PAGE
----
Walking the way of the Cross ….
I recently came across a picture of a brightly-coloured cross from El Salvador, painted in an attractive, folk art style. I discovered that it was commissioned by the friends of a woman called Maria Cristina Gomez who wanted, after her death in 1989, to remember how she lived her life.
Marie Gomez was a primary school teacher, a community leader and a devout Baptist Christian. The cross displays scenes from her life, pictures of her at home with her family, tending her animals and her farm, and working as a teacher. In the centre of the cross, Maria stretches out her arms to openness to her world.
Maria spent many of her weekends teaching peasant women how to read. She wanted to empower them; to enable them to learn how to farm more efficiently; to look after their children’s health and to gain the knowledge and confidence they needed to stand up for their rights. She wanted them to flourish.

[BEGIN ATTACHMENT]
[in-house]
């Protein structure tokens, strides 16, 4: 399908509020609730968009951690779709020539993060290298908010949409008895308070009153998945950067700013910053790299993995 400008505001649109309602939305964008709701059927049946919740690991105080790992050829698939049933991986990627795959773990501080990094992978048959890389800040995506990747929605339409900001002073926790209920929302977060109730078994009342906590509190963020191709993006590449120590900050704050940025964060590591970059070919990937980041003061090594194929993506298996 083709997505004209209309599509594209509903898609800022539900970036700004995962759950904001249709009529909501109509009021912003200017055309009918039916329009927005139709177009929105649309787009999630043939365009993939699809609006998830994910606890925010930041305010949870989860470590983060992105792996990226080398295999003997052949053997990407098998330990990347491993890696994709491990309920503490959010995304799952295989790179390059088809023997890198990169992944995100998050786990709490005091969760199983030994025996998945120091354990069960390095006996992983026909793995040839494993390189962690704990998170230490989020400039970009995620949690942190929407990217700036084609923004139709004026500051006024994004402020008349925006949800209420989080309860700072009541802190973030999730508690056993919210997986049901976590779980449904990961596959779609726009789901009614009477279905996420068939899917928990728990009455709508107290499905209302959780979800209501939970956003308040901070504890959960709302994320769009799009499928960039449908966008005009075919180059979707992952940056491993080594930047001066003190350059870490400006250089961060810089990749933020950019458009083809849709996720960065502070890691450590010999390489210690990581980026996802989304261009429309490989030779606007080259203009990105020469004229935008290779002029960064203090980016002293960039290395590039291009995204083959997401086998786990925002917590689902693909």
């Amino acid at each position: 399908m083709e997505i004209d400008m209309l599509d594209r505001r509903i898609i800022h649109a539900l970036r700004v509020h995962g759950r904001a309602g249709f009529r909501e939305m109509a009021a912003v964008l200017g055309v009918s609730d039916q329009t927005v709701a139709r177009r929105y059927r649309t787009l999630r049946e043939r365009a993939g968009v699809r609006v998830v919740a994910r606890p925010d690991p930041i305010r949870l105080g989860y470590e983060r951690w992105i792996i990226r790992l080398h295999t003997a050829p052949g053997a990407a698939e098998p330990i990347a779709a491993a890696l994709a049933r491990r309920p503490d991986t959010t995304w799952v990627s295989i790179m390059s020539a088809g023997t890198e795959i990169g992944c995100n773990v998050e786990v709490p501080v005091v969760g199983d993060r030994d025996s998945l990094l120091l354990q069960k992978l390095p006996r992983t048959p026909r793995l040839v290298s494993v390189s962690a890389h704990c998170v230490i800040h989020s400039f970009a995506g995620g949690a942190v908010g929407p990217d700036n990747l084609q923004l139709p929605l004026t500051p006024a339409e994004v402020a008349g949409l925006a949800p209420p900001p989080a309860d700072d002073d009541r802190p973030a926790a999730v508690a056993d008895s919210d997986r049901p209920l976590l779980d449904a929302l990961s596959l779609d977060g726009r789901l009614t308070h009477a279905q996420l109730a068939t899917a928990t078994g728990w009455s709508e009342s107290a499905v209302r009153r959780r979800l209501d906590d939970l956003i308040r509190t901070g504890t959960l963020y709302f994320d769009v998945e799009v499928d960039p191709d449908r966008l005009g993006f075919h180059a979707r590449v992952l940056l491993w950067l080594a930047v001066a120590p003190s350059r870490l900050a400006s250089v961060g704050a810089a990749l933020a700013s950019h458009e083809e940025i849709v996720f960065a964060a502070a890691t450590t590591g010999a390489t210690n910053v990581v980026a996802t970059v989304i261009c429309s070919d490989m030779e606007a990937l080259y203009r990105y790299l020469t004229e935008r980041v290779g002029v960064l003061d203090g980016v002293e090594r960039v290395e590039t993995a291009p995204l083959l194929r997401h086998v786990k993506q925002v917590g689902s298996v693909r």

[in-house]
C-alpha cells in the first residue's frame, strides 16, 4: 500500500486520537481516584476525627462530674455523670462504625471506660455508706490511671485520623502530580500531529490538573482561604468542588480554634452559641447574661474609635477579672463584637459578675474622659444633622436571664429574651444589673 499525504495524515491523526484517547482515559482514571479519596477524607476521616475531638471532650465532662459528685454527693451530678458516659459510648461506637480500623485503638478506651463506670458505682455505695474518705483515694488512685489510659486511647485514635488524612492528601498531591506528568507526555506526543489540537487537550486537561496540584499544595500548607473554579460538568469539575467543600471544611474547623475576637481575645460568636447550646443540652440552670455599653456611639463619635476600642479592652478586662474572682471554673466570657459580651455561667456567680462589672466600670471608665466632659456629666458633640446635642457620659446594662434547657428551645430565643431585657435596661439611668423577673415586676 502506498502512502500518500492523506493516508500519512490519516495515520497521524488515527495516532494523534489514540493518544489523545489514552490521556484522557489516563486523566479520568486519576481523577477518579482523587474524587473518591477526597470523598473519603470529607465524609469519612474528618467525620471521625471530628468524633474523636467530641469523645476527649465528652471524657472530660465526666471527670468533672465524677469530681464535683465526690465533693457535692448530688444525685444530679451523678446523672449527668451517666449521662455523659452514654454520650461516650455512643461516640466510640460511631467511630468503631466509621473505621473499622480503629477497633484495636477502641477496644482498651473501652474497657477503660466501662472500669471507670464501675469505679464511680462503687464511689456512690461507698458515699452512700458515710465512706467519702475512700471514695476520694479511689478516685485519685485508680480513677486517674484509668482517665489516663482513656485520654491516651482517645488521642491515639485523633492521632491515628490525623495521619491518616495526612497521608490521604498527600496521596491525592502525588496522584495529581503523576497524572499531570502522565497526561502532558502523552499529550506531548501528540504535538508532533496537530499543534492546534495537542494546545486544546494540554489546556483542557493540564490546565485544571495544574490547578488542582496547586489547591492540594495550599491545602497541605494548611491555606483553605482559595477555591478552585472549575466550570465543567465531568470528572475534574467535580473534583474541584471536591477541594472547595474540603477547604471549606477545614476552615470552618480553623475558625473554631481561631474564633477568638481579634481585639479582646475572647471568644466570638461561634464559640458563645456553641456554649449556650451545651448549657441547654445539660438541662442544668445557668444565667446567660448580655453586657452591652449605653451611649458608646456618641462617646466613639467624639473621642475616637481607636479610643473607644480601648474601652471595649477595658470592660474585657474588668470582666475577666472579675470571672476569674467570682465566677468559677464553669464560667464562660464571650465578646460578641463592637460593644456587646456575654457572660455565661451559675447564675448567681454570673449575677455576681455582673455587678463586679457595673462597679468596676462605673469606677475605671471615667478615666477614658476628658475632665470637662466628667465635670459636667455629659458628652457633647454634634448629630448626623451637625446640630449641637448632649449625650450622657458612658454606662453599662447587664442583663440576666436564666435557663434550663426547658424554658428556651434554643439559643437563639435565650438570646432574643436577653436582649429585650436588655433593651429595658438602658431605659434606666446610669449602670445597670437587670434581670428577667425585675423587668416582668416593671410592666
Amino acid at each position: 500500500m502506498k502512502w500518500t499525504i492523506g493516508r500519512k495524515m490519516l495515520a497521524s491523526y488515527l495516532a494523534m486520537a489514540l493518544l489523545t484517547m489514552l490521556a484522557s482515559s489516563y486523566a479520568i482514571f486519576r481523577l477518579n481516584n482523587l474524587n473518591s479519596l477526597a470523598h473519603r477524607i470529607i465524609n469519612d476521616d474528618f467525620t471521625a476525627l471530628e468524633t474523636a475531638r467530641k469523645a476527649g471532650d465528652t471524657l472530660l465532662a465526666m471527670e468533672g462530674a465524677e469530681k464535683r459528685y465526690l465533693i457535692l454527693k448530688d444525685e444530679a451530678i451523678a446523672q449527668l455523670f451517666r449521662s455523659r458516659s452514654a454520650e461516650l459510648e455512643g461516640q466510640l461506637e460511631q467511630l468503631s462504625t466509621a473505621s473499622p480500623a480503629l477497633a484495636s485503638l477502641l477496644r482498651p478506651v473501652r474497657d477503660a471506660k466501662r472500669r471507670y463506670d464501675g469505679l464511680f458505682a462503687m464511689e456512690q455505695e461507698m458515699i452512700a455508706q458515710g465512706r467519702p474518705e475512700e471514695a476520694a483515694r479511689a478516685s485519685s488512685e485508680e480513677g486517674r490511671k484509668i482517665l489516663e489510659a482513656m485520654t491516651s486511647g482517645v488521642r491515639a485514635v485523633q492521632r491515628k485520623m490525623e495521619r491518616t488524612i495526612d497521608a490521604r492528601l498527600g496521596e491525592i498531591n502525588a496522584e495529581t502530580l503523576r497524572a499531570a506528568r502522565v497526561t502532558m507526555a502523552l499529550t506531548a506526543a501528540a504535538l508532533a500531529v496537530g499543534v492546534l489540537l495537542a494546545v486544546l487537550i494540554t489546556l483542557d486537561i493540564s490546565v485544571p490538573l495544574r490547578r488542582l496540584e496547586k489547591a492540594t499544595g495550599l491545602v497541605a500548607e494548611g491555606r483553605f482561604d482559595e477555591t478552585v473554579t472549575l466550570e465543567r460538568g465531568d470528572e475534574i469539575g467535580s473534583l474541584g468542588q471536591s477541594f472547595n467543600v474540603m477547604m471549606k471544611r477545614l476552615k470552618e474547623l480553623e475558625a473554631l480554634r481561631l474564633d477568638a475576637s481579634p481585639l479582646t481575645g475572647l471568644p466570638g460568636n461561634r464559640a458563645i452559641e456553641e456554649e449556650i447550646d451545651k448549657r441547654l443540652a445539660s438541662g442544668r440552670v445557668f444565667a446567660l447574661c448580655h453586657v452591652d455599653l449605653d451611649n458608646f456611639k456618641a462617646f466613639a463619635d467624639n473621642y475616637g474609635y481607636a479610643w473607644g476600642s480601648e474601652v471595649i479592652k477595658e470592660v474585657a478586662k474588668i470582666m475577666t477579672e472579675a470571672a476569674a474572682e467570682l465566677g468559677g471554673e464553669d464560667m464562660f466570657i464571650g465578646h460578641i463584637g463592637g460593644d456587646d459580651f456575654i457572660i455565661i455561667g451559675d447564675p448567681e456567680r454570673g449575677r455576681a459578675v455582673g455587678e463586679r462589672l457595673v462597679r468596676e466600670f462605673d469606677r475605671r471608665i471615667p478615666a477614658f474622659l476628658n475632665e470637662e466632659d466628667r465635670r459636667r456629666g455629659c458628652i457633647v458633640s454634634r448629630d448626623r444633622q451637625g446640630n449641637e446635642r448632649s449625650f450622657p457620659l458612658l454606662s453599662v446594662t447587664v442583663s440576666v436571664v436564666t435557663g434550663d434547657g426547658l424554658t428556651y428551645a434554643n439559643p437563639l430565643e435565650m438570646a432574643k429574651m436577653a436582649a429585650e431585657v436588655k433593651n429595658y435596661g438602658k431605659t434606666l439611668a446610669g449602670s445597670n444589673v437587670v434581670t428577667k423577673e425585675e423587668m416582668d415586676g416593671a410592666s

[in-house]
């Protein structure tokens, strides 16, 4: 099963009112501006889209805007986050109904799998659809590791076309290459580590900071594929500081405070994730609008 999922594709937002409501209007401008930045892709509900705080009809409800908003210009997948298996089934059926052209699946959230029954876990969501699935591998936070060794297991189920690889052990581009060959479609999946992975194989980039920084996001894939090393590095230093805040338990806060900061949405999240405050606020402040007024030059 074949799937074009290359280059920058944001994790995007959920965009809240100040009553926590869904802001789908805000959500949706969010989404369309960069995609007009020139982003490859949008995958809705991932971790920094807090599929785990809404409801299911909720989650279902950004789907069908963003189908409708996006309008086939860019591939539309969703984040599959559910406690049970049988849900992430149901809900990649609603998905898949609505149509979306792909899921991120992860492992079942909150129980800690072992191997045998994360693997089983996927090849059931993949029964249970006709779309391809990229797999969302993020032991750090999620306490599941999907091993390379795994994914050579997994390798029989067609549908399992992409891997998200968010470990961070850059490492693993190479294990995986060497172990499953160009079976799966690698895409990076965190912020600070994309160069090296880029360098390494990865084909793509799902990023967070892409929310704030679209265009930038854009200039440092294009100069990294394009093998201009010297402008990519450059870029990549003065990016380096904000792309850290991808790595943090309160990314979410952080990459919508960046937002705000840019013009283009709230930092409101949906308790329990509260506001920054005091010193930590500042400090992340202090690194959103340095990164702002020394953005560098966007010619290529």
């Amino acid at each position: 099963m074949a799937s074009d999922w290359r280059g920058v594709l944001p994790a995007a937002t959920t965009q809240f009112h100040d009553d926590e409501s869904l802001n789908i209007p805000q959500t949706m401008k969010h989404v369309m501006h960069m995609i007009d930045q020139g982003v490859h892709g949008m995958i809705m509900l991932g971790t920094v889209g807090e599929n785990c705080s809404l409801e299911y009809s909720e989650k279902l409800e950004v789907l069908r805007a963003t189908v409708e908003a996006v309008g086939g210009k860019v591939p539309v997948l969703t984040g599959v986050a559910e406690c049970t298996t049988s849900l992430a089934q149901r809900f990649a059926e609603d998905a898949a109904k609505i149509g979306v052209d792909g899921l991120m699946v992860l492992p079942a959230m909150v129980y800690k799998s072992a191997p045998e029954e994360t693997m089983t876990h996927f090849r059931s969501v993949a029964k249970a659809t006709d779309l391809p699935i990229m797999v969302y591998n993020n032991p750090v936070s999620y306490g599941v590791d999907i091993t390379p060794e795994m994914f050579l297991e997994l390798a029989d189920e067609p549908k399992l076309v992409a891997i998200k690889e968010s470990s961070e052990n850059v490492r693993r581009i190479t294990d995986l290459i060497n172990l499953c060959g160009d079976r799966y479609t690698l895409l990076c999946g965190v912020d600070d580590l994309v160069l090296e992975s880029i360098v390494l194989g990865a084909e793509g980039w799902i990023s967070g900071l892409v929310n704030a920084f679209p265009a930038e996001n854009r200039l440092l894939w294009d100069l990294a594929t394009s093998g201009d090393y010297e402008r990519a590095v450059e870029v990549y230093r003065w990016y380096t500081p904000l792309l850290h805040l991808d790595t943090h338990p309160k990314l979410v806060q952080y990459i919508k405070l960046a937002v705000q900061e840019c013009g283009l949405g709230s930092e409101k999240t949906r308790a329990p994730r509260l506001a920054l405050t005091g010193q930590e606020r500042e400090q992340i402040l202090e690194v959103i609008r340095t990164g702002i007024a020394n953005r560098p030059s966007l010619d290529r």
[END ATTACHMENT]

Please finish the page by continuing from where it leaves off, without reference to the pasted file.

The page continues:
Her actions displeased the Salvordorean government of the day, controlled as it was by a handful of powerful families. They regarded her as a troublemaker. One Spring day she was abducted on her way home from school. Two hours later she was found dead on the side of a main road. Her murderers were never brought to justice.
Maria’s story resonates so strongly with the story of Jesus that it is little wonder that the Maria Gomez cross is now famous all over the world. Looking at it helps us to understand more about what it means to live ‘cross-shaped’ lives.
The cost of following the path of open-hearted love towards others may not be as great for us. The invitation to live out our faith and our commitment to justice in all the ordinary, everyday aspects of our lives is the call of every disciple of Jesus.